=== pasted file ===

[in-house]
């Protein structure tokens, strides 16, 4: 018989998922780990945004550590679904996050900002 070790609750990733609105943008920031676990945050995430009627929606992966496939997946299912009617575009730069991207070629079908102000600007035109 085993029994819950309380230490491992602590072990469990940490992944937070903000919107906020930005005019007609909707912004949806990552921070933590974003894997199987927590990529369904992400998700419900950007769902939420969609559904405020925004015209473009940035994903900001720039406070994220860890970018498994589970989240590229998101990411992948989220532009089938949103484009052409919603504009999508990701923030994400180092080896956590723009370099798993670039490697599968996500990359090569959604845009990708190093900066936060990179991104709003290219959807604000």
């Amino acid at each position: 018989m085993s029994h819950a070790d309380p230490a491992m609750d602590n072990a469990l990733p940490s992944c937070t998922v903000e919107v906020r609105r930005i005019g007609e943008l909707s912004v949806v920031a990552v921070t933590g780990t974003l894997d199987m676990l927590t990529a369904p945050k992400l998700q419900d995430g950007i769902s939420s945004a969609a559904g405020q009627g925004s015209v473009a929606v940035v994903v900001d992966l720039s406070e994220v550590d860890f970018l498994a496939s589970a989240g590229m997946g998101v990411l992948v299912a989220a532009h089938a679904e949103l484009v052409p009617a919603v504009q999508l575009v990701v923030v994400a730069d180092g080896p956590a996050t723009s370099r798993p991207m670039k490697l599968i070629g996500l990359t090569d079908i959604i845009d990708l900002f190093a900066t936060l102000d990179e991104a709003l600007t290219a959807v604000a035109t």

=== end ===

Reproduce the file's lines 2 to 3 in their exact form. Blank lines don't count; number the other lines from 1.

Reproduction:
């Protein structure tokens, strides 16, 4: 018989998922780990945004550590679904996050900002 070790609750990733609105943008920031676990945050995430009627929606992966496939997946299912009617575009730069991207070629079908102000600007035109 085993029994819950309380230490491992602590072990469990940490992944937070903000919107906020930005005019007609909707912004949806990552921070933590974003894997199987927590990529369904992400998700419900950007769902939420969609559904405020925004015209473009940035994903900001720039406070994220860890970018498994589970989240590229998101990411992948989220532009089938949103484009052409919603504009999508990701923030994400180092080896956590723009370099798993670039490697599968996500990359090569959604845009990708190093900066936060990179991104709003290219959807604000």
């Amino acid at each position: 018989m085993s029994h819950a070790d309380p230490a491992m609750d602590n072990a469990l990733p940490s992944c937070t998922v903000e919107v906020r609105r930005i005019g007609e943008l909707s912004v949806v920031a990552v921070t933590g780990t974003l894997d199987m676990l927590t990529a369904p945050k992400l998700q419900d995430g950007i769902s939420s945004a969609a559904g405020q009627g925004s015209v473009a929606v940035v994903v900001d992966l720039s406070e994220v550590d860890f970018l498994a496939s589970a989240g590229m997946g998101v990411l992948v299912a989220a532009h089938a679904e949103l484009v052409p009617a919603v504009q999508l575009v990701v923030v994400a730069d180092g080896p956590a996050t723009s370099r798993p991207m670039k490697l599968i070629g996500l990359t090569d079908i959604i845009d990708l900002f190093a900066t936060l102000d990179e991104a709003l600007t290219a959807v604000a035109t």